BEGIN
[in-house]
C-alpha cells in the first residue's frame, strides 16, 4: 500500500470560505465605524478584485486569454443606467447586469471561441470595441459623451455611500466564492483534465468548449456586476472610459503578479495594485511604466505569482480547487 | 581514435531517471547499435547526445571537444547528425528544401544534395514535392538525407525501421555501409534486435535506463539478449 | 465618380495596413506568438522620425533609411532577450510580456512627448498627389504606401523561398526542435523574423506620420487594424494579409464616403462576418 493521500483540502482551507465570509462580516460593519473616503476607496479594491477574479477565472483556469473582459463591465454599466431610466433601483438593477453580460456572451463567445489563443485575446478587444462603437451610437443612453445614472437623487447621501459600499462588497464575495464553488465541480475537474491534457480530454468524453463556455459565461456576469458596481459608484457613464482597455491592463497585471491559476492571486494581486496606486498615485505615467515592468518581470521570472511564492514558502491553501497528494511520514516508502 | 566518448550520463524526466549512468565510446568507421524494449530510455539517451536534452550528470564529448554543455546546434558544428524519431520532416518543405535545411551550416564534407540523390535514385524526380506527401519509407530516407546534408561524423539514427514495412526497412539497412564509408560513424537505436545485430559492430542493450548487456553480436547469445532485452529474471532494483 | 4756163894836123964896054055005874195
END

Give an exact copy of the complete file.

[in-house]
C-alpha cells in the first residue's frame, strides 16, 4: 500500500470560505465605524478584485486569454443606467447586469471561441470595441459623451455611500466564492483534465468548449456586476472610459503578479495594485511604466505569482480547487 | 581514435531517471547499435547526445571537444547528425528544401544534395514535392538525407525501421555501409534486435535506463539478449 | 465618380495596413506568438522620425533609411532577450510580456512627448498627389504606401523561398526542435523574423506620420487594424494579409464616403462576418 493521500483540502482551507465570509462580516460593519473616503476607496479594491477574479477565472483556469473582459463591465454599466431610466433601483438593477453580460456572451463567445489563443485575446478587444462603437451610437443612453445614472437623487447621501459600499462588497464575495464553488465541480475537474491534457480530454468524453463556455459565461456576469458596481459608484457613464482597455491592463497585471491559476492571486494581486496606486498615485505615467515592468518581470521570472511564492514558502491553501497528494511520514516508502 | 566518448550520463524526466549512468565510446568507421524494449530510455539517451536534452550528470564529448554543455546546434558544428524519431520532416518543405535545411551550416564534407540523390535514385524526380506527401519509407530516407546534408561524423539514427514495412526497412539497412564509408560513424537505436545485430559492430542493450548487456553480436547469445532485452529474471532494483 | 4756163894836123964896054055005874195